A newly created Student Affairs position at San Francisco State University, meant to serve as a resource for Jewish students, is vacant less than a year after it was first filled.
Sasha Joseph, a nonprofit professional formerly with San Francisco Hillel, was hired in July for the role of Jewish student life coordinator. Her departure leaves administrators searching once again for someone to help engage Jewish students on a campus that does not have a dedicated on-campus Hillel and has struggled publicly with claims of anti-Jewish sentiment and incidents targeting pro-Israel students.
The position, situated within the university’s office of Equity and Community Inclusion, was established as the result of a lawsuit brought by two Jewish students alleging discrimination by the university. The lawsuit was settled last March weeks before a trial was set to begin.
In an email on Monday, Monique Beeler, a spokesperson for SFSU, said the university was “thankful” for Joseph’s contributions during her tenure and wrote that a “formal search” had begun for her replacement.
“It is our top priority that people of all identities feel safe, welcome and supported at SF State,” Beeler wrote. “The Jewish Student Life Coordinator serves an important role… to ensure that the specific needs of our Jewish students are met and to better support their academic success.”
Among the events Joseph organized during her tenure was an Indian Shabbat in October, a Friday night Shabbat meal serving Indian food, held jointly with the Indian Student Association. Joseph has Indian ancestry.
Beeler said Joseph left to follow a new professional opportunity. According to her LinkedIn page, Joseph was hired by BBYO, the international Jewish youth organization, to serve as senior regional director at its Central Region West office in Foster City. She did not respond to requests for comment.
On Monday, a job ad for the Jewish student life coordinator at S.F. State was posted on the employment website Glassdoor. The salary range is $52,800–$60,000.
It is our top priority that people of all identities feel safe, welcome and supported at SF State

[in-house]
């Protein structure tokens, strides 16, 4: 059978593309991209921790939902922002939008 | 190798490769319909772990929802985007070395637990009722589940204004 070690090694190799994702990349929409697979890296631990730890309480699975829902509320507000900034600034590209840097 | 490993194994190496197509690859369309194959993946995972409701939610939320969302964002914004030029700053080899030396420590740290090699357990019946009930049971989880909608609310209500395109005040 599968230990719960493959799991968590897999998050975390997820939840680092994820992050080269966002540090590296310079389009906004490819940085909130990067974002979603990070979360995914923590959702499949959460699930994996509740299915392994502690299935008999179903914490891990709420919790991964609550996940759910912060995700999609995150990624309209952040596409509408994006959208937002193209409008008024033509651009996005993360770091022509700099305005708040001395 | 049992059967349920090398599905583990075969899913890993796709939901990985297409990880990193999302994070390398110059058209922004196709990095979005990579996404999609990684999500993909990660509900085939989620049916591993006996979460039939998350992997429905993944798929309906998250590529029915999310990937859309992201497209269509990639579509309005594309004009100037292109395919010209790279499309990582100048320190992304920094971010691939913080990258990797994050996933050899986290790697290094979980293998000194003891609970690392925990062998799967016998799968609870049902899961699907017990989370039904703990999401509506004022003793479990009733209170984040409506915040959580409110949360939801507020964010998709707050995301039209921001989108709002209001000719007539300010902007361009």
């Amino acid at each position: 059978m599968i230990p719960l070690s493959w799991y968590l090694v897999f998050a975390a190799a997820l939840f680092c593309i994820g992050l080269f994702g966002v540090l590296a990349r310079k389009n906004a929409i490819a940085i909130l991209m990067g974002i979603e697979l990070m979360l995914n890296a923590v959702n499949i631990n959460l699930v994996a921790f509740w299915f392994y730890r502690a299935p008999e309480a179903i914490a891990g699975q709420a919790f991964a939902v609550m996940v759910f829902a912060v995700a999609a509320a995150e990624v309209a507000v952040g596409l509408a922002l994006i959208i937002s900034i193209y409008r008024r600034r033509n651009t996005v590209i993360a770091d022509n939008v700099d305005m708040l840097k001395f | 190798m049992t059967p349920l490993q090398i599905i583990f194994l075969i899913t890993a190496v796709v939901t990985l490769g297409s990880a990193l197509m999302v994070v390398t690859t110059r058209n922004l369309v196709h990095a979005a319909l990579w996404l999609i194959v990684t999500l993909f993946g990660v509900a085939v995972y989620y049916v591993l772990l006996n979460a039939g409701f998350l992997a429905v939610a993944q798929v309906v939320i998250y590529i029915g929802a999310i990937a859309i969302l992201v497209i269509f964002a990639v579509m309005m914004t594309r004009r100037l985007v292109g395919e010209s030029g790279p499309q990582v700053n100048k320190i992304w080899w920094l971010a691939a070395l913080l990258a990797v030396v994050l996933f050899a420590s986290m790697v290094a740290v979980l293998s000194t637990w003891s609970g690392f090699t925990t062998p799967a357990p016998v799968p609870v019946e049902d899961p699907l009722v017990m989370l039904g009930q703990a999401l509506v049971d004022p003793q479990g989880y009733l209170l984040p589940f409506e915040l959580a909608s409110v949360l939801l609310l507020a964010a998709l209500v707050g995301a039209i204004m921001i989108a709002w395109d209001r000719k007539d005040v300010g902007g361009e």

Volk v. Board of Trustees, the lawsuit that led to the creation of the position, alleged discrimination and civil rights violations “sanctioned by high-ranking university officials.” It was filed by attorneys with the Lawfare Project and Winston and Strawn, LLP on behalf of the two students, citing an incident on Feb. 28, 2017, when S.F. State students affiliated with the Hillel were excluded from a campus fair meant for marginalized groups called “Know Your Rights.”
Faculty member Rabab Abdulhadi, an adviser to the General Union of Palestine Students, which helped organize the fair, wrote an inflammatory essay in the anti-Israel publication Mondoweiss defending the decision to exclude Hillel, writing: “the organizers refused to allow a member of a privileged white group whose members feel entitled to be represented everywhere and anywhere.”
An internal investigation by the university found that the students had indeed been discriminated against.
The Lawfare Project announced the settlement in a press release on March 20, 2019. The agreement stipulated that administrators would, among other things, issue a public statement affirming “Zionism as an important part” of Jewish identity; retain a consultant to assess SFSU’s anti-discrimination policies; assign an independent investigator to handle future religious discrimination complaints; and hire a coordinator of Jewish student life as a permanent position within student affairs.
In an interview with J. in October, SFSU President Lynn Mahoney said the coordinator and the Equity and Community Inclusion office would focus on making sure “everybody feels included” and would “provide a home for people who experience unwelcoming comments” on campus. At the time the university was also in the process of hiring a Muslim student life coordinator, as well as one for LGBTQ and Latino students.
SFSU enrolls about 29,000 students and is one of the most diverse public universities in the state. According to figures from the university’s Institutional Research office, about 15 percent of enrolled students are white, while 33 percent are Hispanic and about 26 percent are Asian.
San Francisco Hillel, located across the street from S.F. State, organizes events such as “Tuesday Schmoozeday” at the university’s Cesar Chavez Student Center, where Jewish students can connect over bagels and coffee. S.F. Hillel also administers Jewish programming for other colleges in the city, including the University of San Francisco and UC Hastings.
Acting executive director Rachel Nilson Ralston said in an email that S.F. Hillel is sorry to see Joseph leave the S.F. State position, but is appreciative that “the Jewish community will continue to be served by her.”
Ralston indicated that S.F. Hillel is “support[ing] the university” in its search.
“We still believe this role is central to bringing necessary change for Jewish students at S.F. State,” she wrote, “and look forward to partnering with them on campus.”